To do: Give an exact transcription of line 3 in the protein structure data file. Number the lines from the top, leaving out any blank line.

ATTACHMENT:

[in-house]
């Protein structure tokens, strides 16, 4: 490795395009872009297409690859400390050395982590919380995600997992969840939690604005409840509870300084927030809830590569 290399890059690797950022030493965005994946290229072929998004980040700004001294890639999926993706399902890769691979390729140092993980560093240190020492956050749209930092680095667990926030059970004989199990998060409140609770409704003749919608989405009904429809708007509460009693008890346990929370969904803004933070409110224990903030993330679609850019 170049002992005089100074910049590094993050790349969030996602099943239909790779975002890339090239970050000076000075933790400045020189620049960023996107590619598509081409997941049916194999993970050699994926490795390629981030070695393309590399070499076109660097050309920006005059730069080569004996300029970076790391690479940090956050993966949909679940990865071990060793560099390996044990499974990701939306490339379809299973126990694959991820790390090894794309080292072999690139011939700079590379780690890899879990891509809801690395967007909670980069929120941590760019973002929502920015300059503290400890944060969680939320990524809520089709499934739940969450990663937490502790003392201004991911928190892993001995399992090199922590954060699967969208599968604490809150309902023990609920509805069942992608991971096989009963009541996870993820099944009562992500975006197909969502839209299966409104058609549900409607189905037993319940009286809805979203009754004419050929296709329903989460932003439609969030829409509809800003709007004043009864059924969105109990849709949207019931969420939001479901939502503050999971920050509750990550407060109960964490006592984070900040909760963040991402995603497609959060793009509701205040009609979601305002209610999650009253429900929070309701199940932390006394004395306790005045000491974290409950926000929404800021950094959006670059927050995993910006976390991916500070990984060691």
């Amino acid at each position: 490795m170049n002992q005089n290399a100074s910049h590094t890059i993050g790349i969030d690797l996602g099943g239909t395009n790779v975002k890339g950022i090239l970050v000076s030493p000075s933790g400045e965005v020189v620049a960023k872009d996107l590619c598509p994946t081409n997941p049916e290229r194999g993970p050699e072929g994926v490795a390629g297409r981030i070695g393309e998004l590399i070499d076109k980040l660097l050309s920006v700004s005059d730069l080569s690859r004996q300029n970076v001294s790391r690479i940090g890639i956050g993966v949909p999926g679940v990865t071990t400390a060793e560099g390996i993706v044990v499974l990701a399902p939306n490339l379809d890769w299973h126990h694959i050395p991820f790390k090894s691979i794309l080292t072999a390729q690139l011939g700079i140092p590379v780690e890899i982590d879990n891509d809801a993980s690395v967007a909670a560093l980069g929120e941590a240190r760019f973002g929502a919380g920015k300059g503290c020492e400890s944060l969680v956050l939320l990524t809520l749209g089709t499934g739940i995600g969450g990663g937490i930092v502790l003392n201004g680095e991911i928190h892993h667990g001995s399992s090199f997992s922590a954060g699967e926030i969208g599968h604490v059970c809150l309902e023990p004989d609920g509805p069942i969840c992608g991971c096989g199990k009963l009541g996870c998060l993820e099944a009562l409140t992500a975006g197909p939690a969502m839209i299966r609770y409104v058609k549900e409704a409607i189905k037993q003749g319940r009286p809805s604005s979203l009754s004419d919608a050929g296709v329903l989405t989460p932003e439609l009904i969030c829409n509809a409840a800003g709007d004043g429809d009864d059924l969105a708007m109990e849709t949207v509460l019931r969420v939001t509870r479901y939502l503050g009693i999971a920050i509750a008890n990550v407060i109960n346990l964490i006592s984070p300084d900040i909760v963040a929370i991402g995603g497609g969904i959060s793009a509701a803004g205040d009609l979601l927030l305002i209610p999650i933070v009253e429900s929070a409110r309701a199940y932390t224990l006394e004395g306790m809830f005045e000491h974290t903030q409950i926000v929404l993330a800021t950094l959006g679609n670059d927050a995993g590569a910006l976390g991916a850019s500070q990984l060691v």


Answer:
């Amino acid at each position: 490795m170049n002992q005089n290399a100074s910049h590094t890059i993050g790349i969030d690797l996602g099943g239909t395009n790779v975002k890339g950022i090239l970050v000076s030493p000075s933790g400045e965005v020189v620049a960023k872009d996107l590619c598509p994946t081409n997941p049916e290229r194999g993970p050699e072929g994926v490795a390629g297409r981030i070695g393309e998004l590399i070499d076109k980040l660097l050309s920006v700004s005059d730069l080569s690859r004996q300029n970076v001294s790391r690479i940090g890639i956050g993966v949909p999926g679940v990865t071990t400390a060793e560099g390996i993706v044990v499974l990701a399902p939306n490339l379809d890769w299973h126990h694959i050395p991820f790390k090894s691979i794309l080292t072999a390729q690139l011939g700079i140092p590379v780690e890899i982590d879990n891509d809801a993980s690395v967007a909670a560093l980069g929120e941590a240190r760019f973002g929502a919380g920015k300059g503290c020492e400890s944060l969680v956050l939320l990524t809520l749209g089709t499934g739940i995600g969450g990663g937490i930092v502790l003392n201004g680095e991911i928190h892993h667990g001995s399992s090199f997992s922590a954060g699967e926030i969208g599968h604490v059970c809150l309902e023990p004989d609920g509805p069942i969840c992608g991971c096989g199990k009963l009541g996870c998060l993820e099944a009562l409140t992500a975006g197909p939690a969502m839209i299966r609770y409104v058609k549900e409704a409607i189905k037993q003749g319940r009286p809805s604005s979203l009754s004419d919608a050929g296709v329903l989405t989460p932003e439609l009904i969030c829409n509809a409840a800003g709007d004043g429809d009864d059924l969105a708007m109990e849709t949207v509460l019931r969420v939001t509870r479901y939502l503050g009693i999971a920050i509750a008890n990550v407060i109960n346990l964490i006592s984070p300084d900040i909760v963040a929370i991402g995603g497609g969904i959060s793009a509701a803004g205040d009609l979601l927030l305002i209610p999650i933070v009253e429900s929070a409110r309701a199940y932390t224990l006394e004395g306790m809830f005045e000491h974290t903030q409950i926000v929404l993330a800021t950094l959006g679609n670059d927050a995993g590569a910006l976390g991916a850019s500070q990984l060691v």